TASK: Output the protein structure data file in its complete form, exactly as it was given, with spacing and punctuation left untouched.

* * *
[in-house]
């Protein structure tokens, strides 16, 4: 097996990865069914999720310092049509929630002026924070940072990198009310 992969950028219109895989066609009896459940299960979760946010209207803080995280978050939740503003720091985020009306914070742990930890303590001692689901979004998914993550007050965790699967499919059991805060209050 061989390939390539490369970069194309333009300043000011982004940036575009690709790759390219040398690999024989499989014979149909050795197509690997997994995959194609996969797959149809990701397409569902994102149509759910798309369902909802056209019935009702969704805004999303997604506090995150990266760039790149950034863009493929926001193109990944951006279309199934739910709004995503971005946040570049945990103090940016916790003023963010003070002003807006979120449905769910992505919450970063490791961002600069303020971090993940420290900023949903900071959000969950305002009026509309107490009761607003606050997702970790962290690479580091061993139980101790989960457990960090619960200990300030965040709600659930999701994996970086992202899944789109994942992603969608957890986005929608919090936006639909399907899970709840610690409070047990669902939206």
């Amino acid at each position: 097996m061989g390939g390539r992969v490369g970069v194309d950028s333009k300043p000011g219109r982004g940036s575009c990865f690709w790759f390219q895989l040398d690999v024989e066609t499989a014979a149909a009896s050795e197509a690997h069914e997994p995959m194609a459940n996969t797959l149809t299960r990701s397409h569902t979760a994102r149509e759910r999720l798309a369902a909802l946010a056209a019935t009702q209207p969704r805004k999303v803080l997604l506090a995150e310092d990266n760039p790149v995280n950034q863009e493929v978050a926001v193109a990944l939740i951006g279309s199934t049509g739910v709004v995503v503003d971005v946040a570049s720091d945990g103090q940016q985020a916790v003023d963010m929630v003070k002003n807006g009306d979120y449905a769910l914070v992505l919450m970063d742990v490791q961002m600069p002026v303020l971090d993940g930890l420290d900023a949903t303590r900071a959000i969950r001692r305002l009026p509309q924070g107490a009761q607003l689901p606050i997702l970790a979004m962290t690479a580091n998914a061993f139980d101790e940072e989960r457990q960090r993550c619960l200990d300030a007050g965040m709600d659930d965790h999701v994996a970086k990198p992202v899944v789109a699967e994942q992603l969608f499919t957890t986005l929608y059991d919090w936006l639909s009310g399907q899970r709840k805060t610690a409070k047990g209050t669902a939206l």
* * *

[in-house]
């Protein structure tokens, strides 16, 4: 097996990865069914999720310092049509929630002026924070940072990198009310 992969950028219109895989066609009896459940299960979760946010209207803080995280978050939740503003720091985020009306914070742990930890303590001692689901979004998914993550007050965790699967499919059991805060209050 061989390939390539490369970069194309333009300043000011982004940036575009690709790759390219040398690999024989499989014979149909050795197509690997997994995959194609996969797959149809990701397409569902994102149509759910798309369902909802056209019935009702969704805004999303997604506090995150990266760039790149950034863009493929926001193109990944951006279309199934739910709004995503971005946040570049945990103090940016916790003023963010003070002003807006979120449905769910992505919450970063490791961002600069303020971090993940420290900023949903900071959000969950305002009026509309107490009761607003606050997702970790962290690479580091061993139980101790989960457990960090619960200990300030965040709600659930999701994996970086992202899944789109994942992603969608957890986005929608919090936006639909399907899970709840610690409070047990669902939206």
């Amino acid at each position: 097996m061989g390939g390539r992969v490369g970069v194309d950028s333009k300043p000011g219109r982004g940036s575009c990865f690709w790759f390219q895989l040398d690999v024989e066609t499989a014979a149909a009896s050795e197509a690997h069914e997994p995959m194609a459940n996969t797959l149809t299960r990701s397409h569902t979760a994102r149509e759910r999720l798309a369902a909802l946010a056209a019935t009702q209207p969704r805004k999303v803080l997604l506090a995150e310092d990266n760039p790149v995280n950034q863009e493929v978050a926001v193109a990944l939740i951006g279309s199934t049509g739910v709004v995503v503003d971005v946040a570049s720091d945990g103090q940016q985020a916790v003023d963010m929630v003070k002003n807006g009306d979120y449905a769910l914070v992505l919450m970063d742990v490791q961002m600069p002026v303020l971090d993940g930890l420290d900023a949903t303590r900071a959000i969950r001692r305002l009026p509309q924070g107490a009761q607003l689901p606050i997702l970790a979004m962290t690479a580091n998914a061993f139980d101790e940072e989960r457990q960090r993550c619960l200990d300030a007050g965040m709600d659930d965790h999701v994996a970086k990198p992202v899944v789109a699967e994942q992603l969608f499919t957890t986005l929608y059991d919090w936006l639909s009310g399907q899970r709840k805060t610690a409070k047990g209050t669902a939206l």